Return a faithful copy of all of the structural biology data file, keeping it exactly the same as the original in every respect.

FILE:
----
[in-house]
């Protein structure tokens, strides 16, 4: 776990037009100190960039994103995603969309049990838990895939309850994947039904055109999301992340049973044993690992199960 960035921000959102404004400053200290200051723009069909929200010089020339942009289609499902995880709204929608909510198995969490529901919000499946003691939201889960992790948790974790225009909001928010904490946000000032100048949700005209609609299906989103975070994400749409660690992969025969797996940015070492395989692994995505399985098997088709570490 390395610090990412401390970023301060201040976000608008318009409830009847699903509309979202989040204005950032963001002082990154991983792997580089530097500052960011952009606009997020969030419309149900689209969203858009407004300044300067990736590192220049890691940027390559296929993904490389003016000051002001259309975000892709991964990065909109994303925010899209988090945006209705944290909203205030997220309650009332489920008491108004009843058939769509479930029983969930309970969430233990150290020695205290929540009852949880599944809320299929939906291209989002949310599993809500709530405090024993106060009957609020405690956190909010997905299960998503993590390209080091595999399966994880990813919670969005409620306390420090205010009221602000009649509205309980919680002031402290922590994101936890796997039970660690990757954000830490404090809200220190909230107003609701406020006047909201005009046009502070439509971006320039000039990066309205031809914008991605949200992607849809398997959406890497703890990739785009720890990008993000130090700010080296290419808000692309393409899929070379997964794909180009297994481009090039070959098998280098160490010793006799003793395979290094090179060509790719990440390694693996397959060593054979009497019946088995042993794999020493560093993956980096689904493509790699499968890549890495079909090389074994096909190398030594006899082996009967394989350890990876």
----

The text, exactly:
[in-house]
């Protein structure tokens, strides 16, 4: 776990037009100190960039994103995603969309049990838990895939309850994947039904055109999301992340049973044993690992199960 960035921000959102404004400053200290200051723009069909929200010089020339942009289609499902995880709204929608909510198995969490529901919000499946003691939201889960992790948790974790225009909001928010904490946000000032100048949700005209609609299906989103975070994400749409660690992969025969797996940015070492395989692994995505399985098997088709570490 390395610090990412401390970023301060201040976000608008318009409830009847699903509309979202989040204005950032963001002082990154991983792997580089530097500052960011952009606009997020969030419309149900689209969203858009407004300044300067990736590192220049890691940027390559296929993904490389003016000051002001259309975000892709991964990065909109994303925010899209988090945006209705944290909203205030997220309650009332489920008491108004009843058939769509479930029983969930309970969430233990150290020695205290929540009852949880599944809320299929939906291209989002949310599993809500709530405090024993106060009957609020405690956190909010997905299960998503993590390209080091595999399966994880990813919670969005409620306390420090205010009221602000009649509205309980919680002031402290922590994101936890796997039970660690990757954000830490404090809200220190909230107003609701406020006047909201005009046009502070439509971006320039000039990066309205031809914008991605949200992607849809398997959406890497703890990739785009720890990008993000130090700010080296290419808000692309393409899929070379997964794909180009297994481009090039070959098998280098160490010793006799003793395979290094090179060509790719990440390694693996397959060593054979009497019946088995042993794999020493560093993956980096689904493509790699499968890549890495079909090389074994096909190398030594006899082996009967394989350890990876």